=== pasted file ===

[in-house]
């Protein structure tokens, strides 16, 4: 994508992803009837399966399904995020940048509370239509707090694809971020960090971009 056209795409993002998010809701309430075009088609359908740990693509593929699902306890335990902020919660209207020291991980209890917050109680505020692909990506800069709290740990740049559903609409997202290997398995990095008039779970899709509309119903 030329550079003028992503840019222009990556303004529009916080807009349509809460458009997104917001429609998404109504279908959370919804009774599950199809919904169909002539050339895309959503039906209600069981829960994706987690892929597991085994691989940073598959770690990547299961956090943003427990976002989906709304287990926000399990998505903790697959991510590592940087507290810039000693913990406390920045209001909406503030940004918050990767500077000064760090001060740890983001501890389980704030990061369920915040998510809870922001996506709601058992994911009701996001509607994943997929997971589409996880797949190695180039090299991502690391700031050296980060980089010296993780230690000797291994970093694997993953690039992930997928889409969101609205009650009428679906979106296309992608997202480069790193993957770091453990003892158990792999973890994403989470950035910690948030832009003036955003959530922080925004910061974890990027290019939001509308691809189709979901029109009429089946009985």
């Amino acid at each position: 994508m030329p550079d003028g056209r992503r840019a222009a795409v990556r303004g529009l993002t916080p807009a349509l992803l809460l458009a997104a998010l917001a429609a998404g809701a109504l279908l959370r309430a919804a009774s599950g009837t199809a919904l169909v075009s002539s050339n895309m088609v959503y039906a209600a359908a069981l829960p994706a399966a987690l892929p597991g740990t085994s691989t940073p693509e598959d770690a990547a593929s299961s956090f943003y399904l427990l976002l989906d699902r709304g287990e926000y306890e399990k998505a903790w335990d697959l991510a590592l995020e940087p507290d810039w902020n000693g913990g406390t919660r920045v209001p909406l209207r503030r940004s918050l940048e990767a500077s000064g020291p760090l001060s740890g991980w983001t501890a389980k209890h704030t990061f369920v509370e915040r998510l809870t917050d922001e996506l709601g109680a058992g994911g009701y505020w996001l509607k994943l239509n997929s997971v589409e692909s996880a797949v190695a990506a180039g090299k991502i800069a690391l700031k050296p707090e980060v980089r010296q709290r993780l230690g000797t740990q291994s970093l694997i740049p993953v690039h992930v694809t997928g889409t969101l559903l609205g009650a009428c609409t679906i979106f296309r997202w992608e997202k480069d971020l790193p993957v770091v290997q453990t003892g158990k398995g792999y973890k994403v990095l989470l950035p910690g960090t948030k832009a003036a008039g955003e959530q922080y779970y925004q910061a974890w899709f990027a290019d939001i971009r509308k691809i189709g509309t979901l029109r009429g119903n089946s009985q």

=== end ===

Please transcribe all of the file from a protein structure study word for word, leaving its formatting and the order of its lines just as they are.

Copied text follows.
[in-house]
């Protein structure tokens, strides 16, 4: 994508992803009837399966399904995020940048509370239509707090694809971020960090971009 056209795409993002998010809701309430075009088609359908740990693509593929699902306890335990902020919660209207020291991980209890917050109680505020692909990506800069709290740990740049559903609409997202290997398995990095008039779970899709509309119903 030329550079003028992503840019222009990556303004529009916080807009349509809460458009997104917001429609998404109504279908959370919804009774599950199809919904169909002539050339895309959503039906209600069981829960994706987690892929597991085994691989940073598959770690990547299961956090943003427990976002989906709304287990926000399990998505903790697959991510590592940087507290810039000693913990406390920045209001909406503030940004918050990767500077000064760090001060740890983001501890389980704030990061369920915040998510809870922001996506709601058992994911009701996001509607994943997929997971589409996880797949190695180039090299991502690391700031050296980060980089010296993780230690000797291994970093694997993953690039992930997928889409969101609205009650009428679906979106296309992608997202480069790193993957770091453990003892158990792999973890994403989470950035910690948030832009003036955003959530922080925004910061974890990027290019939001509308691809189709979901029109009429089946009985």
């Amino acid at each position: 994508m030329p550079d003028g056209r992503r840019a222009a795409v990556r303004g529009l993002t916080p807009a349509l992803l809460l458009a997104a998010l917001a429609a998404g809701a109504l279908l959370r309430a919804a009774s599950g009837t199809a919904l169909v075009s002539s050339n895309m088609v959503y039906a209600a359908a069981l829960p994706a399966a987690l892929p597991g740990t085994s691989t940073p693509e598959d770690a990547a593929s299961s956090f943003y399904l427990l976002l989906d699902r709304g287990e926000y306890e399990k998505a903790w335990d697959l991510a590592l995020e940087p507290d810039w902020n000693g913990g406390t919660r920045v209001p909406l209207r503030r940004s918050l940048e990767a500077s000064g020291p760090l001060s740890g991980w983001t501890a389980k209890h704030t990061f369920v509370e915040r998510l809870t917050d922001e996506l709601g109680a058992g994911g009701y505020w996001l509607k994943l239509n997929s997971v589409e692909s996880a797949v190695a990506a180039g090299k991502i800069a690391l700031k050296p707090e980060v980089r010296q709290r993780l230690g000797t740990q291994s970093l694997i740049p993953v690039h992930v694809t997928g889409t969101l559903l609205g009650a009428c609409t679906i979106f296309r997202w992608e997202k480069d971020l790193p993957v770091v290997q453990t003892g158990k398995g792999y973890k994403v990095l989470l950035p910690g960090t948030k832009a003036a008039g955003e959530q922080y779970y925004q910061a974890w899709f990027a290019d939001i971009r509308k691809i189709g509309t979901l029109r009429g119903n089946s009985q």